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Visiting Italy in the movies

by Steve McKee on August 2, 2009

Can’t afford to visit Italy this summer, eh? If a flat economy has put a damper on travel plans, then you can do the next best thing and visit vicariously, and do so from the comfort of your own home. All with help of movie magic.

I’m quite fond of that certain sunny peninsula – you know, the one shaped like a boot – so I had the idea of listing the most engaging movies on that subject. Of course I then had to watch a wide variety of movies. (Thanks Netflix.) All in the line of duty as a column writer, of course

I didn’t evaluate movies in terms of cinematic significance or importance to film history (bye bye “La Dolce Vita” with your dreary lack of any narrative storyline and absence of characters worth caring about), but simply chose films for their ability to fill up mind and soul with their “Italian-ness.”

Yep, those were some pretty tough hours, sitting there watching those movies on the T.V.  But I took a few hits for the team and have arrived at my list of favorites.

Tea with Mussolini
Master filmmaker Franco Zefirelli (you may know him from such wonderful films as “Romeo and Juliet” and “Jesus of Nazareth”) created this fairly autobiographical story of an orphaned boy (disowned really) in 1930’s Florence who is taken in and raised by a group of English women who are living there because of their love of Italian art. They must weather life as the fascists take over and relations deteriorate between Britain and Italy. The movie provides a good blend of Italian locations, both famous and vernacular (mostly Florence and the tower-filled city of San Gimignano) as well as interesting characters who love the art and architecture of Italy.

The Talented Mr. Ripley
This is a depiction of Italy in the late fifties as seen through the eyes of privileged American youths living there just because it was fun to do so. Matt Damon really is quite good as the bland but scheming imposter who attempts to break into their ranks.

Remarkably, despite the fact the movie was filmed in 1998, it does a good job of showing us 1950’s Italy – more relaxed and not yet overwhelmed by tourists. You get to see Piazza Navona and the Spanish Steps and the waterways of Venice being used by locals the way they were intended to be used. A compelling story line too.

Cinema Paradiso
A wonderful movie made by Giuseppe Tornatore about a boy growing up in a small town in Sicily. The sun-bleached town is not very picturesque, but the humanity that shines through just about every frame of this movie is pretty amazing. I prefer the shorter original release to the longer director’s cut.

It’s subtitled, but that just lets you enjoy the music of the spoken Italian. And speaking of music, pay attention to the soundtrack by the incomparable Ennio Morricone. Rich, emotional and highly melodic, it’s great. I got the CD after seeing the movie and have been a Morricone fan ever since. He’s a legend in the world of movie music for good reason.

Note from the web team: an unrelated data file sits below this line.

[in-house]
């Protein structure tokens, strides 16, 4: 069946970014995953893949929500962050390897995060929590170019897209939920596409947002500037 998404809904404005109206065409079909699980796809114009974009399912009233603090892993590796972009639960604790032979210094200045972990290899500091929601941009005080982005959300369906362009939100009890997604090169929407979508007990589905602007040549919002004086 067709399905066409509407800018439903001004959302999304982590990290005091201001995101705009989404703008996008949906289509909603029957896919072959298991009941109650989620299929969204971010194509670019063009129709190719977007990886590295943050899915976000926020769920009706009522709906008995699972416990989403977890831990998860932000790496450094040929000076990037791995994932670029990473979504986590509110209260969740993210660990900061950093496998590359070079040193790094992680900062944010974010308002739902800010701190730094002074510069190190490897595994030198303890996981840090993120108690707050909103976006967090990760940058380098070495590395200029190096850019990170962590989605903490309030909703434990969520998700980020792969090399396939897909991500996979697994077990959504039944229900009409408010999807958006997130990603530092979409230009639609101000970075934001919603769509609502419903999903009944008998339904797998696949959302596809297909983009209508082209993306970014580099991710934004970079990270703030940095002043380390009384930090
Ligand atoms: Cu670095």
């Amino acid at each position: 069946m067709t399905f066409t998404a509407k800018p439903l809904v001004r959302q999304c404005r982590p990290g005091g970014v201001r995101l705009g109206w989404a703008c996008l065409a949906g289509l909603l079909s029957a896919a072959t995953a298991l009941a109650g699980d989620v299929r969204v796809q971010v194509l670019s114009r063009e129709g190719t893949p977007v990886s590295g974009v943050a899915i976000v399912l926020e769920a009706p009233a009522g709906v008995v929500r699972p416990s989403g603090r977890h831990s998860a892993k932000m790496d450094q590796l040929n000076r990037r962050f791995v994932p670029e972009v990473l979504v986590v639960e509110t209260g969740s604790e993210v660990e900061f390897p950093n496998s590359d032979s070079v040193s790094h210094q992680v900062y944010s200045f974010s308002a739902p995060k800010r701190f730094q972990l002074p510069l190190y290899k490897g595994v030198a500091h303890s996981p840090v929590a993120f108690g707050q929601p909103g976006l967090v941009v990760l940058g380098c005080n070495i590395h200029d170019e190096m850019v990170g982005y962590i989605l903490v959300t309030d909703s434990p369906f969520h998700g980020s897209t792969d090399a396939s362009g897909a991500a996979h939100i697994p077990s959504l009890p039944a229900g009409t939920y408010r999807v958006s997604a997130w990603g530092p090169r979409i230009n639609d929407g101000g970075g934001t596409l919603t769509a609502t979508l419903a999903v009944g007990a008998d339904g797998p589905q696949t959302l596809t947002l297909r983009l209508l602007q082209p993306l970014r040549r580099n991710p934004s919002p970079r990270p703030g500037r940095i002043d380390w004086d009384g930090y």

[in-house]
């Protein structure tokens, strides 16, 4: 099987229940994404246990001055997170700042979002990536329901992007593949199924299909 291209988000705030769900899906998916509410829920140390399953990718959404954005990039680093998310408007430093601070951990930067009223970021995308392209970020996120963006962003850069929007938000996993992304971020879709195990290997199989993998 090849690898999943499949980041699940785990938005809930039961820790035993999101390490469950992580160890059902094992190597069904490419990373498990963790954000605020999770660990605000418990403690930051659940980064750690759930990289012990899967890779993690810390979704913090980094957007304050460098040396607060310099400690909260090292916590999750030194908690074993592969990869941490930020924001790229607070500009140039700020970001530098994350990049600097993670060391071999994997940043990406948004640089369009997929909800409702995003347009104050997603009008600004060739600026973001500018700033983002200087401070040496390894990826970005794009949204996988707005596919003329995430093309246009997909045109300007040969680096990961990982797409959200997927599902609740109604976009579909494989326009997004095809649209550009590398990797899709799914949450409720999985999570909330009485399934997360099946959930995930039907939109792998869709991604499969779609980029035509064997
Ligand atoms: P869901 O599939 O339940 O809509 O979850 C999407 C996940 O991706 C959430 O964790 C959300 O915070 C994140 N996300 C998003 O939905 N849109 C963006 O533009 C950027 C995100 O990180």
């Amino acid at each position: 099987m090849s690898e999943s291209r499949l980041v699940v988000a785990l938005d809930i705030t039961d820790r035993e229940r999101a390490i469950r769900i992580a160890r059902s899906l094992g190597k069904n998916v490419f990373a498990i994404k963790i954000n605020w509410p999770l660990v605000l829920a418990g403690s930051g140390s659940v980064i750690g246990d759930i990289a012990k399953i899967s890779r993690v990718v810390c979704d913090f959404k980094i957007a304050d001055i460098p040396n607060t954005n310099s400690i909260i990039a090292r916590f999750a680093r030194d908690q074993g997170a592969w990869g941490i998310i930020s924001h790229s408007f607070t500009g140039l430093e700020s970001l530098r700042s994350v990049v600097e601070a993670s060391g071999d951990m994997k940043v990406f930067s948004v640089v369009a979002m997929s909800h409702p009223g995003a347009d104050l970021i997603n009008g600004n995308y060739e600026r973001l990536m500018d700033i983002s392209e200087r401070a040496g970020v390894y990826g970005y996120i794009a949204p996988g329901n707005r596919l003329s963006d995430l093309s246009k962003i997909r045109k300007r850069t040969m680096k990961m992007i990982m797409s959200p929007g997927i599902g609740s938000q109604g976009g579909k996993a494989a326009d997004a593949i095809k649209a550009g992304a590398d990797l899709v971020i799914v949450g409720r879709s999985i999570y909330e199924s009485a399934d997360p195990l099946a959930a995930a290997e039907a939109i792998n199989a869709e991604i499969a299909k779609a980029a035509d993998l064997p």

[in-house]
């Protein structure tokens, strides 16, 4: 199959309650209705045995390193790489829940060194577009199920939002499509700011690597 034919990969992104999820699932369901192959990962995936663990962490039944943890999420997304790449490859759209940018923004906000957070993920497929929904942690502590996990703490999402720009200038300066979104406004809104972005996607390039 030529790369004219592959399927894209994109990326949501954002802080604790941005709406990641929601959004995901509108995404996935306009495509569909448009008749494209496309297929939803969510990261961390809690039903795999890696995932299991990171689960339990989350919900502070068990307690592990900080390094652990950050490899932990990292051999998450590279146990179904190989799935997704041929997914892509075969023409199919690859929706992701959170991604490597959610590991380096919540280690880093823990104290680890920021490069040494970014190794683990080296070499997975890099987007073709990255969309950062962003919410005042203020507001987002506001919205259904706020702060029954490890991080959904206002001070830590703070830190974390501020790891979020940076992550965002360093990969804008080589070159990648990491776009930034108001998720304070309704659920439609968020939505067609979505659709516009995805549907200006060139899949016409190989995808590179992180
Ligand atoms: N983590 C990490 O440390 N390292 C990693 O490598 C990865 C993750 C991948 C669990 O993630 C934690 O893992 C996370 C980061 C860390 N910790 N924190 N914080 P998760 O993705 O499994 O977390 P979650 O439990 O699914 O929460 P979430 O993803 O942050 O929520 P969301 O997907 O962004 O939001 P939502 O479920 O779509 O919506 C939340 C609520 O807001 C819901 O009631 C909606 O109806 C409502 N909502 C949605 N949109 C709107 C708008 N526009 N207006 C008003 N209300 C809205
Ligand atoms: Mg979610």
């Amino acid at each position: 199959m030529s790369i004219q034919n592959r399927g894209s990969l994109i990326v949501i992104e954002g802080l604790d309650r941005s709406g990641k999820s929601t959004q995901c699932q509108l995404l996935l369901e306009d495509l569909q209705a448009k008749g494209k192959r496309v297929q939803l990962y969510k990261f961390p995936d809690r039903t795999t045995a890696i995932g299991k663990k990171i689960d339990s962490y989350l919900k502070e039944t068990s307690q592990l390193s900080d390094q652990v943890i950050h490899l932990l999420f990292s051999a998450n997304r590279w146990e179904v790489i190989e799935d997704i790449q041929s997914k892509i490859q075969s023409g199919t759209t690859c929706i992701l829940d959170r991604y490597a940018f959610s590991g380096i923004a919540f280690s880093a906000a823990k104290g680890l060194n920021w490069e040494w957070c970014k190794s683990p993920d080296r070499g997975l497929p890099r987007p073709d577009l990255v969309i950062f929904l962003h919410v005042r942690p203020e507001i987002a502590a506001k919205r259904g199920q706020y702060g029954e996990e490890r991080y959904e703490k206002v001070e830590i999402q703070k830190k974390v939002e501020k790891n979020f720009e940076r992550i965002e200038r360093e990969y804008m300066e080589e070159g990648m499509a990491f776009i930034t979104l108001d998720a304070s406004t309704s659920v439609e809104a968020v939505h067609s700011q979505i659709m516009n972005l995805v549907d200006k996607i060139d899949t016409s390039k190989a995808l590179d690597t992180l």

Under the Tuscan Sun
Since we are choosing films for the way they lead us to enjoy all things Italian, then this movie makes the list. Life slows down when an Americana played by Diane Lane decides to chuck it all on a whim and relocate to the Tuscan countryside. In her villa, even small adventures loom large. Quite charming.

Rome (the miniseries on HBO)
Has there ever been juicier drama than the early days of the Roman Republic? There was human passion and betrayal and power seeking and conquering and a whole lot more on a scale that has never really been equaled at any other time in human history. Oh, those Romans! And this 22 part series captures the realness of the people that were behind those moments. The violence and sex are both pretty blunt. It’s like a cross between the movie “Gladiator” and an R-rated soap opera based on historical people and real events, even if purists say that liberties were taken with complete historical accuracy. (I didn’t mind one bit.)

I particularly enjoyed watching the highly observant and politically precocious young nephew of Julius Caesar grow up while intently ruminating on the machinations of Roman politics and then shape his own fate to become Augustus Caesar, one of the greatest Roman Emperors ever. And that’s just one storyline among many.

Three Coins in the Fountain
The good news is that this movie starts with an extended ten minute montage of every fountain and worthwhile water feature in Rome or near Rome (including the incomparable hillside fountains of Villa d’Este in Tivoli) but then unfortunately turns into a completely average fifties movie in which three American women strive to find husbands while in Rome. Shot mostly on soundstages with dumb antics. But that first ten minutes allows it to make my list.

Also worth mentioning:
“A Room with a View” is an engaging film about Victorian English tourists in Florence in which true love finally triumphs. I thought the Merchant-Ivory version was slightly better than the Masterpiece Theater version. “The Italian Job” has high paced action in the canals of Venice. “Angels and Demons” has even higher paced action in Rome. “Roman Holiday” shows us Audrey Hepburn and Gregory Peck sharing a forbidden twenty-four hour romance in the Eternal City. “Only You” is a passable romantic comedy with Robert Downey Jr and Marisa Tomei that makes excellent use of Rome and the Amalfi coast for ambiance.

There you have it, fellow Italophiles, enough cobble stones, vine covered walls and the best statues and fountains in the world to maybe temporarily satisfy your urge.

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